April 17, 2007

We Suck

First heard of Joshua Bell on the NPR All Songs Considered podcast, which usually features song excerpts from indie musicians and never features classical music. But in this case they were so impressed by The Voice Of The Violin they made room for an entire sonata from the CD after wrestling with Sony for the podcast rights. Not that one can really appreciate a good violin performance in over-compressed MP3 form, but at least the name stuck. So I was drawn to the Washington Post Magazine article which featured Mr. Bell.

By all accounts Mr. Bell's suppose to be a nice guy, and he was a good enough sport to go along with Wash Post's stunt to go into a busy DC Metro station during the morning rush-hour to play for an hour incognito. This isn't your typical morning busker, but an internationally recognized musical genius with classical chops and crossover appeal, playing masterpiece repertoire on a Stradivarius violin in perfect tone.

He emerged from the Metro at the L'Enfant Plaza station and positioned himself against a wall beside a trash basket. By most measures, he was nondescript: a youngish white man in jeans, a long-sleeved T-shirt and a Washington Nationals baseball cap. From a small case, he removed a violin. Placing the open case at his feet, he shrewdly threw in a few dollars and pocket change as seed money, swiveled it to face pedestrian traffic, and began to play.

It was 7:51 a.m. on Friday, January 12, the middle of the morning rush hour. In the next 43 minutes, as the violinist performed six classical pieces, 1,097 people passed by. Almost all of them were on the way to work, which meant, for almost all of them, a government job. L'Enfant Plaza is at the nucleus of federal Washington, and these were mostly mid-level bureaucrats with those indeterminate, oddly fungible titles: policy analyst, project manager, budget officer, specialist, facilitator, consultant.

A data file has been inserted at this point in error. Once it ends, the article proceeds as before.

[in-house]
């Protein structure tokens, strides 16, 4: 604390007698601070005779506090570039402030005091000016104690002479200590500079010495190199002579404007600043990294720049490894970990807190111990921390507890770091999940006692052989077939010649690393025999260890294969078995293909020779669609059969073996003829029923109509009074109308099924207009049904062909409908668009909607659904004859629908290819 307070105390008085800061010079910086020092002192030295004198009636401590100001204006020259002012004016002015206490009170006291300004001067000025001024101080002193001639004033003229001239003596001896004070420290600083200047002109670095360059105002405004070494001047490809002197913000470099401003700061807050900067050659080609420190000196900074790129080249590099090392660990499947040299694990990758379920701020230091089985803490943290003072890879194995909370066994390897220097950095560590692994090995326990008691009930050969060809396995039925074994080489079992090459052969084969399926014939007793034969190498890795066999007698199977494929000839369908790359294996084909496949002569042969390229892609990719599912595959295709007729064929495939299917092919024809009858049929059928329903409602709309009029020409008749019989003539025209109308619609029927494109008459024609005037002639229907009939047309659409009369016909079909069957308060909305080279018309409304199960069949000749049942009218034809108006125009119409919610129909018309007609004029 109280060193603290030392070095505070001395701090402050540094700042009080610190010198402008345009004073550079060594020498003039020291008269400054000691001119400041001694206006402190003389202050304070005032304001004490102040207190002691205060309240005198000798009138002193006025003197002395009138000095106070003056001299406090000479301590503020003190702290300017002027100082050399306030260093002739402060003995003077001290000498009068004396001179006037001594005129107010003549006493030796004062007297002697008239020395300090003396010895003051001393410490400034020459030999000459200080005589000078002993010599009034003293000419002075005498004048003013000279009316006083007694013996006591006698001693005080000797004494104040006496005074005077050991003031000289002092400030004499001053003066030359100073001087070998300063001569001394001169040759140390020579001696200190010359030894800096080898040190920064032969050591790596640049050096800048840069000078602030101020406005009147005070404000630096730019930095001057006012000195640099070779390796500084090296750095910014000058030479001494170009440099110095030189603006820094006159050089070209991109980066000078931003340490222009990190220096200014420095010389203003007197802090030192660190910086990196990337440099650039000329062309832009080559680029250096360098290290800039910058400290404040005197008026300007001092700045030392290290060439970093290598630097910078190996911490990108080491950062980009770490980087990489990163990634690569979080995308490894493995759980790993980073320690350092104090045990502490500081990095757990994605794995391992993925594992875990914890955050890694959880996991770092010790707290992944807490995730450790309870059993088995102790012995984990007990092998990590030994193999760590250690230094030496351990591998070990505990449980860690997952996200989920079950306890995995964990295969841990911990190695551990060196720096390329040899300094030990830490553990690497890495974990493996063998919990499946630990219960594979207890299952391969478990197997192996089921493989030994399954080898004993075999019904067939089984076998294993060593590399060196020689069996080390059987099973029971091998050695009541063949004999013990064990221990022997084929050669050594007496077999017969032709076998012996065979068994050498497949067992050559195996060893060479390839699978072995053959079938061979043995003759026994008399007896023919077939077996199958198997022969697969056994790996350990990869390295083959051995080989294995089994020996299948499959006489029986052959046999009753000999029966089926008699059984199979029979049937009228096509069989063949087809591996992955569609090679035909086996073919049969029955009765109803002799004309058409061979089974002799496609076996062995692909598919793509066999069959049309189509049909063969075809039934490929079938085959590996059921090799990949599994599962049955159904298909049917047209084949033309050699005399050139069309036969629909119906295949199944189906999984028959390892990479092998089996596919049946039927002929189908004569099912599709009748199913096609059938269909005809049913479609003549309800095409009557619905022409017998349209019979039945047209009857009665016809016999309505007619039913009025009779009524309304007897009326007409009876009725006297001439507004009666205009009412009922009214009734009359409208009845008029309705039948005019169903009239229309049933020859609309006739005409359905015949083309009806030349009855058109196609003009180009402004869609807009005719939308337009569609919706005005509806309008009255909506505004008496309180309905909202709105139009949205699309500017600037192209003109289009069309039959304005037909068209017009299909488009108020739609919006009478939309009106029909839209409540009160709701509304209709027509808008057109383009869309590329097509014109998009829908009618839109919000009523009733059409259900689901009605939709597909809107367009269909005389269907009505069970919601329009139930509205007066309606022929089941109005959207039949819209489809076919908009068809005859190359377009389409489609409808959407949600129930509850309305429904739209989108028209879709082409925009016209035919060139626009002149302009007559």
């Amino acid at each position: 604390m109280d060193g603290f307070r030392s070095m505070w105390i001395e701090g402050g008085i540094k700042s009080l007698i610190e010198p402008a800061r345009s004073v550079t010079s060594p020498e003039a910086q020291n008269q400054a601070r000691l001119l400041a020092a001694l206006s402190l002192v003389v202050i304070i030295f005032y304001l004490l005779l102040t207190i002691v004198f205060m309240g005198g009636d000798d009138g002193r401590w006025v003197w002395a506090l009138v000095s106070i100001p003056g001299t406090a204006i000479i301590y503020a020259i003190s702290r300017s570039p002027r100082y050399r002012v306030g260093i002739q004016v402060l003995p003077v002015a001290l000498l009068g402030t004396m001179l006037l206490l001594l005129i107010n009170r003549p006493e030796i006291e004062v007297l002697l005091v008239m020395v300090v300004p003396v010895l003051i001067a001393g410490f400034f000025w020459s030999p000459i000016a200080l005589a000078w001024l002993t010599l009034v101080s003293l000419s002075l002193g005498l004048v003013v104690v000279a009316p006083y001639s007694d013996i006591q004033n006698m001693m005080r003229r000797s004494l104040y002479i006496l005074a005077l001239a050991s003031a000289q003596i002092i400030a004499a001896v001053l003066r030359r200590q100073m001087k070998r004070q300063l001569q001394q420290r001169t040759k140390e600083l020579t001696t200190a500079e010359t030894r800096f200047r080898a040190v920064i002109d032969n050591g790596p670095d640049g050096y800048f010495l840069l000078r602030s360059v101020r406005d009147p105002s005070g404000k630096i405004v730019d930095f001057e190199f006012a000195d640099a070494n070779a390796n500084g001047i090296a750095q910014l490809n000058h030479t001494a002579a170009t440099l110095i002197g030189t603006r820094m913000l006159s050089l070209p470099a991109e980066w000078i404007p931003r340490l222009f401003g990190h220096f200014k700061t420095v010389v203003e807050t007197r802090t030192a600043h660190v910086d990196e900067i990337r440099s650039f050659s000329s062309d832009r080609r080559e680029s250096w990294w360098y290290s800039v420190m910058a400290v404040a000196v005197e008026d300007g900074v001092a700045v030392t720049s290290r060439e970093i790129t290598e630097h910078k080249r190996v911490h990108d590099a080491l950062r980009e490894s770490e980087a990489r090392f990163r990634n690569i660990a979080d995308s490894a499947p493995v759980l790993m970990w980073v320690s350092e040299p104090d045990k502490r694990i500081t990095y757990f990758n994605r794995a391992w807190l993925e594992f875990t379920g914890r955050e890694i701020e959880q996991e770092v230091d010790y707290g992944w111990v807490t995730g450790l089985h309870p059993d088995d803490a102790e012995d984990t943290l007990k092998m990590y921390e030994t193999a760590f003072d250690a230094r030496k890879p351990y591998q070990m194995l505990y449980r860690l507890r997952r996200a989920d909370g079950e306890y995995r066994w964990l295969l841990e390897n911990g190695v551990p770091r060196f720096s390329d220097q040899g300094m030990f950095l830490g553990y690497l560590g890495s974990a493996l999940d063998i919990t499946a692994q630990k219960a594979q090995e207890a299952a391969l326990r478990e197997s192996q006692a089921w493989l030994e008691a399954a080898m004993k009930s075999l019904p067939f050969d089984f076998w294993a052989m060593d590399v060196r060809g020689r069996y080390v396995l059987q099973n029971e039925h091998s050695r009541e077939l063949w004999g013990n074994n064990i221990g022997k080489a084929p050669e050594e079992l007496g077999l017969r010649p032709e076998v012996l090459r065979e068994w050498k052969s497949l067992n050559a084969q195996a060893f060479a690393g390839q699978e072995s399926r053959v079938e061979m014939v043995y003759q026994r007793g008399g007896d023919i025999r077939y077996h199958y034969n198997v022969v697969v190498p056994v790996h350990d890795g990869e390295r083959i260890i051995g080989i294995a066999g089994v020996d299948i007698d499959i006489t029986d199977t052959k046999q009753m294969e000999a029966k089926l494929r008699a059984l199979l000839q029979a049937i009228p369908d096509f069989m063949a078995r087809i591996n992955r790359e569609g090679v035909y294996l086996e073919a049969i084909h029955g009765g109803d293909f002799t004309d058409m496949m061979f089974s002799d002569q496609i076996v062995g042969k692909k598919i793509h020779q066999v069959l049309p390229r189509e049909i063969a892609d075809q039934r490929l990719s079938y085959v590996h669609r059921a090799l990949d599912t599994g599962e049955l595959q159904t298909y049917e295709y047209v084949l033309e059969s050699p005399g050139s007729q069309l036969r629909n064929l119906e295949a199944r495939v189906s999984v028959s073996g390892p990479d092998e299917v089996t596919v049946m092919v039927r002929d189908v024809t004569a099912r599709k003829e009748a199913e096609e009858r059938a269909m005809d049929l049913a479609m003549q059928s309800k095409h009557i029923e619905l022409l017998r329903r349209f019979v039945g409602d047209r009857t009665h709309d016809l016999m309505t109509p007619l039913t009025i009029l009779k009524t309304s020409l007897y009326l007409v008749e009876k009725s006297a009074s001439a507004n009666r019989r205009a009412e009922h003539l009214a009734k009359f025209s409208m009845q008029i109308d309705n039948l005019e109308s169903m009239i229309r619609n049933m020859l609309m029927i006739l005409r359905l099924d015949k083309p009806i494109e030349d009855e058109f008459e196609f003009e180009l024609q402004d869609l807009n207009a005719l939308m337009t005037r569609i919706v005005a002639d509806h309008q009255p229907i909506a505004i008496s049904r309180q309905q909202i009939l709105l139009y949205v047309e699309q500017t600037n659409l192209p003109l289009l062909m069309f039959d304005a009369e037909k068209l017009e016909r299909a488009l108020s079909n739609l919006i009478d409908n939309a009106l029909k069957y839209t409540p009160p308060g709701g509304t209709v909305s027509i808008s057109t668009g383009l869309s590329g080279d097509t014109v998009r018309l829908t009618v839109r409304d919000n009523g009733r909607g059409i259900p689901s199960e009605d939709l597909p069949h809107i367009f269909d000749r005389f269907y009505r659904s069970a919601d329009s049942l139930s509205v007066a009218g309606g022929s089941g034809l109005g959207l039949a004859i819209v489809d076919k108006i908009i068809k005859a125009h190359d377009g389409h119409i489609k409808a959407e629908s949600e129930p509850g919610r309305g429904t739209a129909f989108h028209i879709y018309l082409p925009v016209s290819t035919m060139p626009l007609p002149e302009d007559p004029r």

Each passerby had a quick choice to make, one familiar to commuters in any urban area where the occasional street performer is part of the cityscape: Do you stop and listen? Do you hurry past with a blend of guilt and irritation, aware of your cupidity but annoyed by the unbidden demand on your time and your wallet? Do you throw in a buck, just to be polite? Does your decision change if he's really bad? What if he's really good? Do you have time for beauty? Shouldn't you? What's the moral mathematics of the moment?

So would the bourgeois bureaucrats be struck by the beauty of the moment? What did they say about never underestimating the stupidity of the American public?

With "Chaconne," the opening is filled with a building sense of awe. That kept him busy for a while. Eventually, though, he began to steal a sidelong glance.

"It was a strange feeling, that people were actually, ah . . ."

The word doesn't come easily.

"...ignoring me."

Bell is laughing. It's at himself.

"At a music hall, I'll get upset if someone coughs or if someone's cellphone goes off. But here, my expectations quickly diminished. I started to appreciate any acknowledgment, even a slight glance up. I was oddly grateful when someone threw in a dollar instead of change."

Only a handful of people even took a second glance. One person recognized the music as special and stopped to listen, and one person recognized the famous face.

Total haul for the hour: $32.17
("Yes, some people gave pennies.")

I can go on and rail about the ignorant Philistines, but to be honest if I were there I'd have the iPod on, the headphones in, and walked right on by, too. Although I'm now slightly motivated to go find a good recording of the Bach violin partitas. I'd like to think I know what I like and can recognize good music when I hear it, but I'm most likely just as easily prejudiced as anyone else by popularity and the name in the lighted marquee. Not unlike wine when we pay the big bucks for the grand cru Bordeauxs because frankly we don't know any better.

At least it's comforting to know that somebody is being taught to appreciate classical music, even if it's Asian-style cram-school appreciation in China.

Posted by mikewang on 04:34 PM